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InDesign's high-quality typography and layout tools go beyond print. In InDesign CS4: 10 Things to Know About Interactive PDFs, David Blatner explores interactive PDF files and the techniques used to add movies and sounds to them. In addition, David explains how to avoid common pitfalls and reveals some tricks for making eye-catching documents as efficiently as possible.
Let's create a new interactive document. I'll go to the New Document dialog box and now the very first thing you need to ask yourself is, do I want portrait or landscape? That is, do I want my document taller than it is wide or wider than it is tall? The decision depends largely on how likely it is that your audience will view it on screen or will print it. If you think your audience will play with the interactivity a little bit and then just go ahead and print it, then you should set your document up for print, that is Portrait.
On the other hand if you're expecting them primarily to view it on screen, then match that document to the screen and go landscape. The next choice has to do with the Page Size. Now most interactive designers think in pixels, but InDesign doesn't offer pixels, however it does offer points. And because interactive documents typically assume a standard resolution of 72 dpi and because there are 72 points per inch, then points and pixels are identical in interactive documents.
For example, if I want let's say, an 800X600 document, I can come over here and just type in 800 points wide. Now I will hit Tab to go to the Height and do 600 points. Now notice that it's doing the conversion from points into picas. That's just because in my default installation of InDesign it's set up to picas. You can change that in the Preferences dialog box to points and then you'll be seeing the points instead of picas. Now you may have noticed that when I type that in, InDesign automatically shows the value 800X600, out of the Page Size pop-up menu. If I click on that pop-up menu you can see that, that option was actually already there inside the pop-up menu.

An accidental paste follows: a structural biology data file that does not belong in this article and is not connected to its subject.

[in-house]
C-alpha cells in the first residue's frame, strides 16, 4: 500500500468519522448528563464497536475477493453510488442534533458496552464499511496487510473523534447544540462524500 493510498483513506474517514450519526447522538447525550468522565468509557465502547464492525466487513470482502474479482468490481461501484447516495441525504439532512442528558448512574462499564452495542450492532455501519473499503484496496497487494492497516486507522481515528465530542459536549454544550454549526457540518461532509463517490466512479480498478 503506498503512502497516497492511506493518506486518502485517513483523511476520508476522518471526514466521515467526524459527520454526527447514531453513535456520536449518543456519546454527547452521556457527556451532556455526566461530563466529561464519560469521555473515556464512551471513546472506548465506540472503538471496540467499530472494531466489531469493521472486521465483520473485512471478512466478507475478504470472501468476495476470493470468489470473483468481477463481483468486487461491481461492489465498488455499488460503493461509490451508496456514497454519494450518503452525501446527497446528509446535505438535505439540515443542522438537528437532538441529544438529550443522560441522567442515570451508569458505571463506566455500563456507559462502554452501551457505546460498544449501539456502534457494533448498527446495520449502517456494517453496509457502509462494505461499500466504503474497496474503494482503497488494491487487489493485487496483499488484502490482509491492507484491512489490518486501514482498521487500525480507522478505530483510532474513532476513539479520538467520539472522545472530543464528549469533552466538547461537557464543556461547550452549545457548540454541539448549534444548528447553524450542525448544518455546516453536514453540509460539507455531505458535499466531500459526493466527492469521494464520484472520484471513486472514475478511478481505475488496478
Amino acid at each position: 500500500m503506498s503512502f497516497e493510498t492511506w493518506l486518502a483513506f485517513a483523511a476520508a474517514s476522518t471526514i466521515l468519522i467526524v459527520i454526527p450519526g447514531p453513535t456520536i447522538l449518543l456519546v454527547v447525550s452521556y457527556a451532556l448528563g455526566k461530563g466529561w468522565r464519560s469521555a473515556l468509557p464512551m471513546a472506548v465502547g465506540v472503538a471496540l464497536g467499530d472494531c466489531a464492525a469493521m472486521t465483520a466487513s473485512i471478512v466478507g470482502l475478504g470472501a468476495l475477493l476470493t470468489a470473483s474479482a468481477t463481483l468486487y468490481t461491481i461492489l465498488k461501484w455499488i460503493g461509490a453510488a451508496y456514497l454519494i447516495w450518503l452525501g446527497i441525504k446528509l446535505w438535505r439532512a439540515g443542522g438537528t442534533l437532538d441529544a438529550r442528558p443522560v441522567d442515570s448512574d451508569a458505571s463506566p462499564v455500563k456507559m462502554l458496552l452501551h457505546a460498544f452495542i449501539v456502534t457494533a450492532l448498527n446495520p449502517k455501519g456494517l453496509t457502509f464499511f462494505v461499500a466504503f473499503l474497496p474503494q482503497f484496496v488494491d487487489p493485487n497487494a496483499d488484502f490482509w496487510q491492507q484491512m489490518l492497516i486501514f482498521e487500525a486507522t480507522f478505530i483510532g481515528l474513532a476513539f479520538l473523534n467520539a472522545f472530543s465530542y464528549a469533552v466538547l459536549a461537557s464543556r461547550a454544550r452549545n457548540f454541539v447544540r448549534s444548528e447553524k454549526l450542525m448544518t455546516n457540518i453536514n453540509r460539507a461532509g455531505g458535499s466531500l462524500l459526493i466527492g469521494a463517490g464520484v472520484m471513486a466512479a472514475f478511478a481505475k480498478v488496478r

There's a bunch of presets in here that you can choose from including the 640X480 or a little larger the 1024X768. It's completely up to you. You can choose any of these. In fact, if you're making a document that will be both read on screen and for print then there's a reasonably good chance that you would want to choose either Letter or A4. Both the Letter and A4 set landscape match screen size reasonably well. For example, in InDesign Magazine, that's a magazine that I'm Editorial Director for, we just use Letter size instead of Landscape because we expect that people will mostly view it on screen.
But every now and again, they will want to print out an article. Finally, let's take a look at some of these other options. We definitely don't need Facing Pages for making an interactive document and we probably don't need Margins either. Although I find it useful to have a little bit of Margin on each side, just to set a little bit of an offset so I can see and don't put stuff too close to the edge. But that's completely up to you. If we click on More Options we see the Bleed and Slug guides but that we definitely don't need in an interactive document, that's just for print.
So I'll click OK and now that we've set up the page, it's time to start adding backgrounds, text images and interactive elements such as buttons, movies and sounds.
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